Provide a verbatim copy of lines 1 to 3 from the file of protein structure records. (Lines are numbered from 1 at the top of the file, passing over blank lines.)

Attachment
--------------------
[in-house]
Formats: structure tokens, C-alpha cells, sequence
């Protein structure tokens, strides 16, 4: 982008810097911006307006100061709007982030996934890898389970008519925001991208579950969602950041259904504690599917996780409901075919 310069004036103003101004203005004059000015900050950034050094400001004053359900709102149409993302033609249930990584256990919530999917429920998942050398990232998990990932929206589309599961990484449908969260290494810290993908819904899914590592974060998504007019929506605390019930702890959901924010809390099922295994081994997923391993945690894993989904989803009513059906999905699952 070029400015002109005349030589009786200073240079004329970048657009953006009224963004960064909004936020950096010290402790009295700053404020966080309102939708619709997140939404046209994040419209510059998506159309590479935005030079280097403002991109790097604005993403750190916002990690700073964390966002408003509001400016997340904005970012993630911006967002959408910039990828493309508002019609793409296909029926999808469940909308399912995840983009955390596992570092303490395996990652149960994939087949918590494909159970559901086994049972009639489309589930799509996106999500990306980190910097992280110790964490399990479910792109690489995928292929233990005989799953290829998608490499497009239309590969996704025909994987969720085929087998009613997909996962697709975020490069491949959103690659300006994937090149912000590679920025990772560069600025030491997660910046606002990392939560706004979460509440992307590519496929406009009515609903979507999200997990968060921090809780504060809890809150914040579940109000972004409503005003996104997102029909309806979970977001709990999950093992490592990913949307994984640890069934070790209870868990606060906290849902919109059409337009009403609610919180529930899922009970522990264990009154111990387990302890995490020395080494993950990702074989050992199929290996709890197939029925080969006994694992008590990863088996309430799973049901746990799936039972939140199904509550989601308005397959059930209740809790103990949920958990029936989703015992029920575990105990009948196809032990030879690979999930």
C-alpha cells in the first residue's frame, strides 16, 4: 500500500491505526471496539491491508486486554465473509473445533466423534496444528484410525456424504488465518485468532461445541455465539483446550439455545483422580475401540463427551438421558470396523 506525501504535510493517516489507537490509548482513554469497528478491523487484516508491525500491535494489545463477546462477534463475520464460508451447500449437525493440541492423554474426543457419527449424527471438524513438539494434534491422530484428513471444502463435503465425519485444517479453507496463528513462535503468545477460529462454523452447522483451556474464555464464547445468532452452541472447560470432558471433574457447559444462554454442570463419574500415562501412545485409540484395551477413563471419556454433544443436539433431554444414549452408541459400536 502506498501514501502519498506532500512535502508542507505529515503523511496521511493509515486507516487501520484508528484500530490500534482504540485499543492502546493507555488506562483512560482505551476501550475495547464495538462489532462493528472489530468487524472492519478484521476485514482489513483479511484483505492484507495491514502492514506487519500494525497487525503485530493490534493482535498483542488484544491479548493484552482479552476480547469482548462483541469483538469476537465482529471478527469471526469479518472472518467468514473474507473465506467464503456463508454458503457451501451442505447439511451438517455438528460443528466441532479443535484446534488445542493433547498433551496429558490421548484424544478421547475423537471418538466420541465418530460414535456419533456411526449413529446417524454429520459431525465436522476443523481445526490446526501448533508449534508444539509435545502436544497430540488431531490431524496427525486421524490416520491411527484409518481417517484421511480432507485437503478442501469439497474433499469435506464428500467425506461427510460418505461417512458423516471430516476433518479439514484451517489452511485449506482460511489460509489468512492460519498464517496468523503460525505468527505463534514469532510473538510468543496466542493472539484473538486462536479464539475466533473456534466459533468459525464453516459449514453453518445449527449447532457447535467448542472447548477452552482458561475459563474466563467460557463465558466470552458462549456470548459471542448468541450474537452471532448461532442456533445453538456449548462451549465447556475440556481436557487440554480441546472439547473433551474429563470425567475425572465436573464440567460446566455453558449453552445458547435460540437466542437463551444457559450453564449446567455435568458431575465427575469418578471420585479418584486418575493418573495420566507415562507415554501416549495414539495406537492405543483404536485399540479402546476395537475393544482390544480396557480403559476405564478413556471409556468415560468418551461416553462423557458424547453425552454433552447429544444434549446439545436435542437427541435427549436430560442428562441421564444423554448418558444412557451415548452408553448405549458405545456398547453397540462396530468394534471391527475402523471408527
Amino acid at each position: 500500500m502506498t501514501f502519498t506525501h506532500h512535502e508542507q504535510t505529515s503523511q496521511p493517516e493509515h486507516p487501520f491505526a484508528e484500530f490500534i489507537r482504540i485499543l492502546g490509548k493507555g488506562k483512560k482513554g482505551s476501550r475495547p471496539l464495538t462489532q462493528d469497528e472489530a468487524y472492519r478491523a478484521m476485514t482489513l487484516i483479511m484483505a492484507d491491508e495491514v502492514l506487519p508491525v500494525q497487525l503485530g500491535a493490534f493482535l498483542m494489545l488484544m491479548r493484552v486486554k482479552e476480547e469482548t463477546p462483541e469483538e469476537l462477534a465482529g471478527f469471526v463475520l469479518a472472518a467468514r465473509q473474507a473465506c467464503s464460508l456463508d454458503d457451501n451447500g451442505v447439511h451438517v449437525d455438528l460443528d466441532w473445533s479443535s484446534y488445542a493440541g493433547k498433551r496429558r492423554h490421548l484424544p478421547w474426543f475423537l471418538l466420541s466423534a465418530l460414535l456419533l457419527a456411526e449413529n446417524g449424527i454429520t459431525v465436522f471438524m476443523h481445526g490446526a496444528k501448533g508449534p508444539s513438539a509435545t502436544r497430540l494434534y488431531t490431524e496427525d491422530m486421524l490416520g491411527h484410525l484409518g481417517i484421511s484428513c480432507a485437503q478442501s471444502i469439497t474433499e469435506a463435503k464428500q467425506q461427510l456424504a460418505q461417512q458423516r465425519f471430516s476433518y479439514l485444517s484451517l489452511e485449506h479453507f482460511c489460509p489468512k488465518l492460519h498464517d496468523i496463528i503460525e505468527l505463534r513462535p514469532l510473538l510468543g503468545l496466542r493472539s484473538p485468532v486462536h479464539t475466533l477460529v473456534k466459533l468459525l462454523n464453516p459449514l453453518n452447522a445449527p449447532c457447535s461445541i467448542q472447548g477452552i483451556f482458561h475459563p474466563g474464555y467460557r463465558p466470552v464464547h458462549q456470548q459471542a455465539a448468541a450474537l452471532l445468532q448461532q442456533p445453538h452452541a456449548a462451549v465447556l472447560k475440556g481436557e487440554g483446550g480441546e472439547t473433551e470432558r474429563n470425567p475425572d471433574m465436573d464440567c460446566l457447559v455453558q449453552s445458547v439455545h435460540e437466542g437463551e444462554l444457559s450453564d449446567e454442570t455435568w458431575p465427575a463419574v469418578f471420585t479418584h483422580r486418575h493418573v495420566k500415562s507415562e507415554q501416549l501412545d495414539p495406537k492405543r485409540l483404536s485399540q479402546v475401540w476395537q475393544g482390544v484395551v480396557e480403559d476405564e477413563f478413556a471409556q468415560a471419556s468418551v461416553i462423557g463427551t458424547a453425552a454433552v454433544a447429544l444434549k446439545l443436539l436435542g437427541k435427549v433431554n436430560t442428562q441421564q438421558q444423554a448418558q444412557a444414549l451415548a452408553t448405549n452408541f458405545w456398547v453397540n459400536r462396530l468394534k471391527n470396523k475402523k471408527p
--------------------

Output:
[in-house]
Formats: structure tokens, C-alpha cells, sequence
């Protein structure tokens, strides 16, 4: 982008810097911006307006100061709007982030996934890898389970008519925001991208579950969602950041259904504690599917996780409901075919 310069004036103003101004203005004059000015900050950034050094400001004053359900709102149409993302033609249930990584256990919530999917429920998942050398990232998990990932929206589309599961990484449908969260290494810290993908819904899914590592974060998504007019929506605390019930702890959901924010809390099922295994081994997923391993945690894993989904989803009513059906999905699952 070029400015002109005349030589009786200073240079004329970048657009953006009224963004960064909004936020950096010290402790009295700053404020966080309102939708619709997140939404046209994040419209510059998506159309590479935005030079280097403002991109790097604005993403750190916002990690700073964390966002408003509001400016997340904005970012993630911006967002959408910039990828493309508002019609793409296909029926999808469940909308399912995840983009955390596992570092303490395996990652149960994939087949918590494909159970559901086994049972009639489309589930799509996106999500990306980190910097992280110790964490399990479910792109690489995928292929233990005989799953290829998608490499497009239309590969996704025909994987969720085929087998009613997909996962697709975020490069491949959103690659300006994937090149912000590679920025990772560069600025030491997660910046606002990392939560706004979460509440992307590519496929406009009515609903979507999200997990968060921090809780504060809890809150914040579940109000972004409503005003996104997102029909309806979970977001709990999950093992490592990913949307994984640890069934070790209870868990606060906290849902919109059409337009009403609610919180529930899922009970522990264990009154111990387990302890995490020395080494993950990702074989050992199929290996709890197939029925080969006994694992008590990863088996309430799973049901746990799936039972939140199904509550989601308005397959059930209740809790103990949920958990029936989703015992029920575990105990009948196809032990030879690979999930």